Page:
Teaching Decision Making to Adolescents: A Critical Review
Marilyn Jacobs Quadrel
Carnegie Mellon University
Eugene Research Institute, Eugene, OR
"Problem solving and comprehension," "The complete problem solver," "A decision-making approach to sex education," "Decision skills curriculum," "A curriculum for thinking," "Personal decision making," "Decisions and outcomes," "The decision-making book for children," "Learning to think and choose," "Power and choice"--all are curricula aimed at improving young people's decision-making skills. Moreover, these are just a small subset of the many programs now on the market. Some teach only decision making, whereas others teach decision making as one of many general thinking skills. Some teach decision-making skills in general, while others teach decision making in specific contexts. Their target age varies from kindergarten to college, with a few concentrating on adults.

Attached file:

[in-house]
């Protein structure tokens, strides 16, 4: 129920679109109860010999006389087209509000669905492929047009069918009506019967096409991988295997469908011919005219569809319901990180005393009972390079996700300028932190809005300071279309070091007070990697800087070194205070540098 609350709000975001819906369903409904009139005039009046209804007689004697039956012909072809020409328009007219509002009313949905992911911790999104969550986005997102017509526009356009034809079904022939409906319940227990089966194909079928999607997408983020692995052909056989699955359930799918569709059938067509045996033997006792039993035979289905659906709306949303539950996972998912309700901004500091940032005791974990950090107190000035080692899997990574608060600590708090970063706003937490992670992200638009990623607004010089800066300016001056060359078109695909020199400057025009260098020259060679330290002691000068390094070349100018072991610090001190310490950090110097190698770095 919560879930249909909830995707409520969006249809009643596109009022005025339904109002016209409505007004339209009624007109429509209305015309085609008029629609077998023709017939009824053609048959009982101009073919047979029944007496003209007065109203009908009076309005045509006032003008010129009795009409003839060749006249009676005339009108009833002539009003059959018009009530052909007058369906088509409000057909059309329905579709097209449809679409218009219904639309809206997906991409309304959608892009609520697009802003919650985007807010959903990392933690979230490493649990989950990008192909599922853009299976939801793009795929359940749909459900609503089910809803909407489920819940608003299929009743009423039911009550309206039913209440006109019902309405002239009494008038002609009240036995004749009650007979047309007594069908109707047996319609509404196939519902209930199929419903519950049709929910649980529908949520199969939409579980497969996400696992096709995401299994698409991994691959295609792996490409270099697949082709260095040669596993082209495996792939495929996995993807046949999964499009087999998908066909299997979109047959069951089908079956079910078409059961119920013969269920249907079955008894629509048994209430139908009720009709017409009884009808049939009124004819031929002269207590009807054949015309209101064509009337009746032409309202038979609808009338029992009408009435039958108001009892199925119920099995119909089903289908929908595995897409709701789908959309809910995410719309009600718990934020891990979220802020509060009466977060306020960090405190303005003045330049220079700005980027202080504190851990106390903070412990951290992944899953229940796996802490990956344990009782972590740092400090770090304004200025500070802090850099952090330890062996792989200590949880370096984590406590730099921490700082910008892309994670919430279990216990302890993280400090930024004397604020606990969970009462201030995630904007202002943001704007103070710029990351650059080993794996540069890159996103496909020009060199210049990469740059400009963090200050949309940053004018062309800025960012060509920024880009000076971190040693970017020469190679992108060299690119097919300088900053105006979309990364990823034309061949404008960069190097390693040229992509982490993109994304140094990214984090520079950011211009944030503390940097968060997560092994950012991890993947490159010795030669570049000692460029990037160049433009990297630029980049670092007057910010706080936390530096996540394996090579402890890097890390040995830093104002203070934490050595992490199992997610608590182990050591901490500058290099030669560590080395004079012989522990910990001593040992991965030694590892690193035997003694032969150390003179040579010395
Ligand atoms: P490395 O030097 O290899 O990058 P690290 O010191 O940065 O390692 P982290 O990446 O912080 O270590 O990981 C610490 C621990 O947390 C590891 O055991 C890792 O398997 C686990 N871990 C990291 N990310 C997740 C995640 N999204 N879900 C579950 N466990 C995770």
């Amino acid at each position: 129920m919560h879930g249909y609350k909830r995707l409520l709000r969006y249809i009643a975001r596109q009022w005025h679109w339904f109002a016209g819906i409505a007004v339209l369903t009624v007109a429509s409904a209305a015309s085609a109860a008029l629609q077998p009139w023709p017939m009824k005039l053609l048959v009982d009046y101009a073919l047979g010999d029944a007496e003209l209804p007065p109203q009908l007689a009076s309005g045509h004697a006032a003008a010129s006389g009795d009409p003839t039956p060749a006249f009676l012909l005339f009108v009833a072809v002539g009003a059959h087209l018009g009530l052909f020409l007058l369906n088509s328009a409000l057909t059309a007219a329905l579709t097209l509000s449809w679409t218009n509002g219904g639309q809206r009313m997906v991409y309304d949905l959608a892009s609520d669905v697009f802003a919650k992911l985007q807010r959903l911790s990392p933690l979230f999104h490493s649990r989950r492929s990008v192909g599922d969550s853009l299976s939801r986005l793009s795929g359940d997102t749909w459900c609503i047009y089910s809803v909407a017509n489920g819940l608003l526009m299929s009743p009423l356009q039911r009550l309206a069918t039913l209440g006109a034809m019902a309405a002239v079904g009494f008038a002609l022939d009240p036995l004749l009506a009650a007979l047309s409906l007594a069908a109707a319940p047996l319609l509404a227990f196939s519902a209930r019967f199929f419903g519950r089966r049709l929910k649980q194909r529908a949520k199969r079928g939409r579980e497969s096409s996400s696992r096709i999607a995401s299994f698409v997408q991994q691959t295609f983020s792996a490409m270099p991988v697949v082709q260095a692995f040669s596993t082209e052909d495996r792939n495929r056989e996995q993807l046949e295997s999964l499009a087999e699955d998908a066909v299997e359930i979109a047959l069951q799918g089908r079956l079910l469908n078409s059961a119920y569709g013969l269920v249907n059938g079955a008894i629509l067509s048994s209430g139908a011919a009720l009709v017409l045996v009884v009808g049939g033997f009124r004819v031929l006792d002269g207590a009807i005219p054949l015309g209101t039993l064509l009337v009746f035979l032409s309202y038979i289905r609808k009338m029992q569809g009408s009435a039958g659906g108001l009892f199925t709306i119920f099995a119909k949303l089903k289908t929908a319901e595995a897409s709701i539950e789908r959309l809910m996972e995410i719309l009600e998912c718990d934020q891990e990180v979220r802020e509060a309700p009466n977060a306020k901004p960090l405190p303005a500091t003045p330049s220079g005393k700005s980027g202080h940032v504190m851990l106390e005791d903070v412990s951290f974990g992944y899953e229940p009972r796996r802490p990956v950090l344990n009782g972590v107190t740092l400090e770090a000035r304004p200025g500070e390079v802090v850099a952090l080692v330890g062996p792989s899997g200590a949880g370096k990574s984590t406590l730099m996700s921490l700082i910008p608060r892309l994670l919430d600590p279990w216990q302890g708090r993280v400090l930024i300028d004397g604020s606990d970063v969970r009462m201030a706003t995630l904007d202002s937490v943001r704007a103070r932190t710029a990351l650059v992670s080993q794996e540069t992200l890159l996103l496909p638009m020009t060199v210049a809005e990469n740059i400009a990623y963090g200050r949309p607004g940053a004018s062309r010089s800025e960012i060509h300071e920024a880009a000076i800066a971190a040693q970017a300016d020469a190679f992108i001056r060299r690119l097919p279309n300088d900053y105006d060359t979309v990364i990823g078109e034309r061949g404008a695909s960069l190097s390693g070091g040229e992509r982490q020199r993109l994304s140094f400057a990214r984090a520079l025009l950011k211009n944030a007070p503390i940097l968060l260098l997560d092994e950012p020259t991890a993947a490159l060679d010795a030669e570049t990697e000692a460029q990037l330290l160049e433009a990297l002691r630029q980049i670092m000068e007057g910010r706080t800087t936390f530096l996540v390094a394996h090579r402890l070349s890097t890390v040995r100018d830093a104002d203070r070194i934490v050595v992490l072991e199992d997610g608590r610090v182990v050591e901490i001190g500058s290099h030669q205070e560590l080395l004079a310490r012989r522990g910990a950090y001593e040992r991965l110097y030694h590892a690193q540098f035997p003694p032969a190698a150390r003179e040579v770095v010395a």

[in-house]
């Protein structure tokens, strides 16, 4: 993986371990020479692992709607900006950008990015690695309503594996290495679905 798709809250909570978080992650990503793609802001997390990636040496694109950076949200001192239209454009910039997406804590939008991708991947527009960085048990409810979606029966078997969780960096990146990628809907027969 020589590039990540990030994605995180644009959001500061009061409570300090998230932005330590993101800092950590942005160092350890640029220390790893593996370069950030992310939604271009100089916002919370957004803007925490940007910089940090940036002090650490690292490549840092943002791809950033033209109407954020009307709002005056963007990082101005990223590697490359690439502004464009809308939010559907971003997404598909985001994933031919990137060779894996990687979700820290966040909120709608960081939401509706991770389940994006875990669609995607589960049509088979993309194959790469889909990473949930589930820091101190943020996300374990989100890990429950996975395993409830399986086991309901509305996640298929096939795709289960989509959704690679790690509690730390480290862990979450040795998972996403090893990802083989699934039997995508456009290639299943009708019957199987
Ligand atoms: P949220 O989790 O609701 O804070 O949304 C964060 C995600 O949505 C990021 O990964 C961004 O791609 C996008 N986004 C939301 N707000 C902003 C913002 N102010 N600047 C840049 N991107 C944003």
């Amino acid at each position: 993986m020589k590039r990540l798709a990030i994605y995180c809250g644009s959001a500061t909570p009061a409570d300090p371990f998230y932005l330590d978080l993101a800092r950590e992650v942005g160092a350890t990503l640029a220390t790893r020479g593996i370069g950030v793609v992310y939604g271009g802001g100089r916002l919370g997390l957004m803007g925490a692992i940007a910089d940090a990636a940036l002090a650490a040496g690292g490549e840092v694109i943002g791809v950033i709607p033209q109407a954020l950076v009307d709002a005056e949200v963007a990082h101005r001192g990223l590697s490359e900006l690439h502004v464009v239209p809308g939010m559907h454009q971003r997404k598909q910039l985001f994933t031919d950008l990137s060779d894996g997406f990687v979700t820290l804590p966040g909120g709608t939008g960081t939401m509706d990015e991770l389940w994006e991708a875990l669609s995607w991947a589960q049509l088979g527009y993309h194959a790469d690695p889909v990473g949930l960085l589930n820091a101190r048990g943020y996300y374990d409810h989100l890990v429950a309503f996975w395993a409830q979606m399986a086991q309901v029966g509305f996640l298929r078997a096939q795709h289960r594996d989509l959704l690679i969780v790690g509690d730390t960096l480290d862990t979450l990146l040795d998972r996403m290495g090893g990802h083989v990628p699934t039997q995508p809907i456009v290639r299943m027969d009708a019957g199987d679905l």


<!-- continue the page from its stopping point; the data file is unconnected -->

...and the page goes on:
This proliferation of programs is one response to a widely perceived need to improve higher-order thinking skills in general and decision-making skills in particular, so that adolescents can meet the challenges of today's world ( Resnick, 1987). Here, we take a step back and look critically at the products of this enterprise.
Our review begins by defining decision making in terms of normative approaches describing what constitutes adequate performance. We then review the reasons that have been advanced for teaching decision making. The following section offers a set of criteria for evaluating programs, which